The mail determined destiny 50 years ago


How can a letter change your life? The Frenchwoman Nicole Fernsebner from Strasbourg tells all.

It was the year 1969, when Nicole – maiden name Schaedler – received her first message from her new penpal, Ulrike from Moers on the Lower Rhine. She wanted to perfect her German and thanks to her she came to the Salzburger Saalachtal. Ulrike’s family were regular guests in Lofer for a long time. For several years, she travelled with them until she got to know the 19 year old son from the Unteregg farm, Stefan Fernsebner. Back in Strasbourg, she couldn’t get him out of her head and after her school leaving examination moved, bag and baggage, to be with him. The pair married and had three children. In 1988, they took over Stefan’s family home at 680 metres above sea level in the hamlet of Scheffsnoth in Lofer and converted the rooms into holiday apartments.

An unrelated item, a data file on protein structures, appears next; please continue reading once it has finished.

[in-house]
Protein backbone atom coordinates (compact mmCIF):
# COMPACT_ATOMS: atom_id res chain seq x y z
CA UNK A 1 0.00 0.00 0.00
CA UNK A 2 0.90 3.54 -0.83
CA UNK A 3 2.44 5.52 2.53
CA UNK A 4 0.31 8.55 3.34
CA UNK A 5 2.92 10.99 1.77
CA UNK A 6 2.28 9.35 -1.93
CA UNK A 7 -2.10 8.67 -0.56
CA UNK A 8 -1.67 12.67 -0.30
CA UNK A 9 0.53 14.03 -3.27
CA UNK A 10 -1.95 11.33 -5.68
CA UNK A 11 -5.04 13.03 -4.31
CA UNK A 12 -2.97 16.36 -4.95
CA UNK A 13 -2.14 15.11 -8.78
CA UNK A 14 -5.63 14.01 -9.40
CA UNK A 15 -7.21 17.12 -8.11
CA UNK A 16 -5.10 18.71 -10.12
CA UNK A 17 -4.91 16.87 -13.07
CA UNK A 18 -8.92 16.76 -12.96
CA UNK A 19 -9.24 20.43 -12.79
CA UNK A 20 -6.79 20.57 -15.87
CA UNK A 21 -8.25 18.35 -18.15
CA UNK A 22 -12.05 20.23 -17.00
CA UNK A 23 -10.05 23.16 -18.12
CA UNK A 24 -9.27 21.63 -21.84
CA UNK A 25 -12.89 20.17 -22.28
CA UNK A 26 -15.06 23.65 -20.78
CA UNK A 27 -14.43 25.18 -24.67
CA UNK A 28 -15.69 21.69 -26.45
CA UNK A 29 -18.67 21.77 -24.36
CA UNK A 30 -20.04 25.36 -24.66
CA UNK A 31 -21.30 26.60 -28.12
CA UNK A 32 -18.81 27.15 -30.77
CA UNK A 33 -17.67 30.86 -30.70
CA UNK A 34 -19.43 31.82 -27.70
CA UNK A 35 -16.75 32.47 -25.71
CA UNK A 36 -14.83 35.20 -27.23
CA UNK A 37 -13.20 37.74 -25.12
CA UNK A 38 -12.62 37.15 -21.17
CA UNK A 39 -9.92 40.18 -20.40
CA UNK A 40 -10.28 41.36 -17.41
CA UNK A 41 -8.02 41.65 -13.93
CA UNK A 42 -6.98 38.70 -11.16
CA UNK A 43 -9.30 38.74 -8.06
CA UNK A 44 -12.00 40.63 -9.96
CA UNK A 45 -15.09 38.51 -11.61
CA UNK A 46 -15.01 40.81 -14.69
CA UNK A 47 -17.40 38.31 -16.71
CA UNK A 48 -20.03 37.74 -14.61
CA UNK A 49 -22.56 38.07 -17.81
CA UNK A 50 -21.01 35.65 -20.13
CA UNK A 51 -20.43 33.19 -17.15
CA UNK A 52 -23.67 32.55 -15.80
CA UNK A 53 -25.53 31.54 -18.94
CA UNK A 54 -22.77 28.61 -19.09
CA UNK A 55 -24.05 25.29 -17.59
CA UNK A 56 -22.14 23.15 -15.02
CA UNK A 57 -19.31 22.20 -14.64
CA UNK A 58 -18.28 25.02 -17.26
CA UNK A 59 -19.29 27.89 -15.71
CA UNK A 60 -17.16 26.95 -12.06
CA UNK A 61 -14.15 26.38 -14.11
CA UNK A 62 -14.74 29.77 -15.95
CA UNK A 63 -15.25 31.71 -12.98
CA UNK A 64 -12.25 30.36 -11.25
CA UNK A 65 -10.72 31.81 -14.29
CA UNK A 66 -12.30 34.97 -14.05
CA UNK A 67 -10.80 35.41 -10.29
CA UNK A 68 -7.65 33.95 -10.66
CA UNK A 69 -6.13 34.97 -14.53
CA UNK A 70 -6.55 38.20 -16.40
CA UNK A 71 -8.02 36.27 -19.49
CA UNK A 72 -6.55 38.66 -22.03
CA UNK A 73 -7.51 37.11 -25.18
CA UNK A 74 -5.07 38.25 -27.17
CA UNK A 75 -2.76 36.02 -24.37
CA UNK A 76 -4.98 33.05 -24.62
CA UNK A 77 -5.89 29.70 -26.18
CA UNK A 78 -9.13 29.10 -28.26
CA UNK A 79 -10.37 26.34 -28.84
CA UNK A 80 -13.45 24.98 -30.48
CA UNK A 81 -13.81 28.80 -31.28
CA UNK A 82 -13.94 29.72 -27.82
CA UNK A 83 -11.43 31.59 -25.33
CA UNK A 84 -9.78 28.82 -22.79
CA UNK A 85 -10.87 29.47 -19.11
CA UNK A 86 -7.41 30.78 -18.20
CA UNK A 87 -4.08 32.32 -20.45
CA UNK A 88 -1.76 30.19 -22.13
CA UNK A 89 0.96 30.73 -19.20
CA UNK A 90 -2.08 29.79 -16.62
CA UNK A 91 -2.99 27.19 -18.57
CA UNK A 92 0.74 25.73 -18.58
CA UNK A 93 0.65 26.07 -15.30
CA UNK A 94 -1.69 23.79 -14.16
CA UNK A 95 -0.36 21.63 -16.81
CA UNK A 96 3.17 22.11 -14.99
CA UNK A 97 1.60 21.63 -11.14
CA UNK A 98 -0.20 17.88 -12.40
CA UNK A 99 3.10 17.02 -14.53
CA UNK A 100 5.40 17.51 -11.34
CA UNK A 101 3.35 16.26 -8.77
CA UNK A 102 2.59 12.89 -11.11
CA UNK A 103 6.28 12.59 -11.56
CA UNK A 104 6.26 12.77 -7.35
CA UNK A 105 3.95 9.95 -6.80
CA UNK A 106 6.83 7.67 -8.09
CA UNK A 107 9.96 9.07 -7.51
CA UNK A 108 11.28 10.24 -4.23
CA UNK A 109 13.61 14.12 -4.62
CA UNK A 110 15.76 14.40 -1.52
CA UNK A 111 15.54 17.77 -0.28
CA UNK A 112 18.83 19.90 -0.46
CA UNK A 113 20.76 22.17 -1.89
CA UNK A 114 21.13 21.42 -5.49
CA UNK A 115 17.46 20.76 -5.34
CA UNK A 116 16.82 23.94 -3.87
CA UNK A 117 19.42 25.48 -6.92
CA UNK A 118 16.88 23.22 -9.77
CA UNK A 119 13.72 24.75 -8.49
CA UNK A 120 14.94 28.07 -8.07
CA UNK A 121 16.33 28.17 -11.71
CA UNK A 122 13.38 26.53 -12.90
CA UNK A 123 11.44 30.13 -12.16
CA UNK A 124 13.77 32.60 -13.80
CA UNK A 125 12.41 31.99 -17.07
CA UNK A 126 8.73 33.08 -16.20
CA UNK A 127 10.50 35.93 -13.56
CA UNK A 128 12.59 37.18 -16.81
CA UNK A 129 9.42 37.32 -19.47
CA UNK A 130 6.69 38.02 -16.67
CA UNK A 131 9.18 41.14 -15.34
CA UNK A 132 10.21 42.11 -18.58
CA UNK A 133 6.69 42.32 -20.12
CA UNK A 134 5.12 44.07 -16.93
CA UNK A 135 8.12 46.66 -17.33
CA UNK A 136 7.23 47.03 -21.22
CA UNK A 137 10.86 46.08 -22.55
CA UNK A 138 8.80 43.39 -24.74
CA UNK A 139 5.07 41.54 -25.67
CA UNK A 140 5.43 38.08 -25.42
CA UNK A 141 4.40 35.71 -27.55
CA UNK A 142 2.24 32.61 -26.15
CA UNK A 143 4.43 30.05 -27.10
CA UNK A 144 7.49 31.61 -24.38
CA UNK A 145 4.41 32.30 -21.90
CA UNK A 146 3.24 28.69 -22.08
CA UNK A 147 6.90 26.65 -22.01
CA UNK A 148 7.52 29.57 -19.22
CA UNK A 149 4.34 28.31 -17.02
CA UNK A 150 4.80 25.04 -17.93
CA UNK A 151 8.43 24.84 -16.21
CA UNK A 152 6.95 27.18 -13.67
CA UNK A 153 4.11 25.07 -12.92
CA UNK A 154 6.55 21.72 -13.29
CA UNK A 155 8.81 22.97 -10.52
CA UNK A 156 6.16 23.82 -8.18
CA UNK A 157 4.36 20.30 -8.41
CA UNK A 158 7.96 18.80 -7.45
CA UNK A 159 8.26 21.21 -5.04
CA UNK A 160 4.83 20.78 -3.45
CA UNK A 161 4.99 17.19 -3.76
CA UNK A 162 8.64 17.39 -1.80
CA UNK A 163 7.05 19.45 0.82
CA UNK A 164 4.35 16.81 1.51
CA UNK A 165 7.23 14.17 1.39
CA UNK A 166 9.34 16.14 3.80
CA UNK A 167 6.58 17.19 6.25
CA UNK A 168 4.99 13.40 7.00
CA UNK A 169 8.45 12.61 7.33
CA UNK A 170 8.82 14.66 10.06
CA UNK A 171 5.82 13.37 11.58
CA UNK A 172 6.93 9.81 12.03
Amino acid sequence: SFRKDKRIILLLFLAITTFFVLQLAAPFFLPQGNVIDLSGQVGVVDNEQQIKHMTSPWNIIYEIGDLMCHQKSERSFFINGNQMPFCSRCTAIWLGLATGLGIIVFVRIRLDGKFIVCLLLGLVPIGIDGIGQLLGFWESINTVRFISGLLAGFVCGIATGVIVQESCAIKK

Mother-in-law Wally had already been a passionate landlady. And this was in the 50s, when you collected the guests on foot from the bus parking area and sent the luggage up the mountain on the goods cableway. Then modernization began and the road was extended up to the house. Here, decades later, the Frenchwoman still brings a lot of dedication and energy to the job, but also European ideas. Her home city of Strasbourg has become the seat of the European parliament. She reports that she and her brother were brought up to be cosmopolitan. Her father brewed the spicy Kronenbourg beer and mother worked as a secretary. At the weekend they used to go for a picnic in the countryside, preferably in the low mountains of the Vosges.  There they met friends and relatives and set up folding tables and chairs to celebrate together among the greenery.  As a young woman, Madame Fernsebner suddenly found herself 500 km away from her family. “I really missed them at the beginning”, she admits. Now her own daughters Julia and Andrea also live far away in Southern England. Thank goodness for skype as she meets them regularly on screen. Her son Michael has remained in Lofer and loves to visit his parents with his family. Mum serves up Wiener Schnitzel on Sundays or  ”Blanquette-de-veau“ (veal ragout); pancakes or fine French “crêpes“. “I am a person who can be transplanted anywhere”, says the 64 year old, who was also treasurer and secretary of the Lofer private landlords’ association for 20 years. And as if to reaffirm this, the grandmother of five adds,  „Je vais bien.“ – ”I’m fine.“

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